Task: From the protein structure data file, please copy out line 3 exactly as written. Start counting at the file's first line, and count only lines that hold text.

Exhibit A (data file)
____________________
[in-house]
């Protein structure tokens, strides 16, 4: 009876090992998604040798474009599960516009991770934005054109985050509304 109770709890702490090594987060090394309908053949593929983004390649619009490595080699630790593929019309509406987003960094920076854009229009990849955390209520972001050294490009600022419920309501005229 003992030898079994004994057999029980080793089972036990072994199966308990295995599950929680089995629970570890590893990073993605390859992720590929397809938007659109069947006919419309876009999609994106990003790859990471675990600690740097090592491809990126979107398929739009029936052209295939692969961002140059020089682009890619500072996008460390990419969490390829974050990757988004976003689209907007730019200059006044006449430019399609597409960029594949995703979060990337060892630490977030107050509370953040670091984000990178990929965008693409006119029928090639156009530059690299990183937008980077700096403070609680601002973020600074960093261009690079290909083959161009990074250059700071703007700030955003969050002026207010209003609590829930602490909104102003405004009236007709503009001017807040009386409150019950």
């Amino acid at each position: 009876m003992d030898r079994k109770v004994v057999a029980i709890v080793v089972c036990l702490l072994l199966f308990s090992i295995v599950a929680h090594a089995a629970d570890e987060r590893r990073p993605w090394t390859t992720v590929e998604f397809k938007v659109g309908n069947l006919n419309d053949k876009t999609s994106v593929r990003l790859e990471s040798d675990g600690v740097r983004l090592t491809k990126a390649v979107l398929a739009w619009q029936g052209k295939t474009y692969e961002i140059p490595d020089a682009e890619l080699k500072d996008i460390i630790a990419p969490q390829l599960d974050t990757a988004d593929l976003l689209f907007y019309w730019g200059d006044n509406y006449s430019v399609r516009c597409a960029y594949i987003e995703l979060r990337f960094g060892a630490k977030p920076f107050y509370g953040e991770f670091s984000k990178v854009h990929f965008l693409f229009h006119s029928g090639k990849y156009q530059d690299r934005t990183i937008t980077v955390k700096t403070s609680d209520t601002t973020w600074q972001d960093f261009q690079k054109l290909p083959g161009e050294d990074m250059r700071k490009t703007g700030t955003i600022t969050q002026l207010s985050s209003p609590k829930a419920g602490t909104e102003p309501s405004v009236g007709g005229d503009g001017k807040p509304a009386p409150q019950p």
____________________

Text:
């Amino acid at each position: 009876m003992d030898r079994k109770v004994v057999a029980i709890v080793v089972c036990l702490l072994l199966f308990s090992i295995v599950a929680h090594a089995a629970d570890e987060r590893r990073p993605w090394t390859t992720v590929e998604f397809k938007v659109g309908n069947l006919n419309d053949k876009t999609s994106v593929r990003l790859e990471s040798d675990g600690v740097r983004l090592t491809k990126a390649v979107l398929a739009w619009q029936g052209k295939t474009y692969e961002i140059p490595d020089a682009e890619l080699k500072d996008i460390i630790a990419p969490q390829l599960d974050t990757a988004d593929l976003l689209f907007y019309w730019g200059d006044n509406y006449s430019v399609r516009c597409a960029y594949i987003e995703l979060r990337f960094g060892a630490k977030p920076f107050y509370g953040e991770f670091s984000k990178v854009h990929f965008l693409f229009h006119s029928g090639k990849y156009q530059d690299r934005t990183i937008t980077v955390k700096t403070s609680d209520t601002t973020w600074q972001d960093f261009q690079k054109l290909p083959g161009e050294d990074m250059r700071k490009t703007g700030t955003i600022t969050q002026l207010s985050s209003p609590k829930a419920g602490t909104e102003p309501s405004v009236g007709g005229d503009g001017k807040p509304a009386p409150q019950p």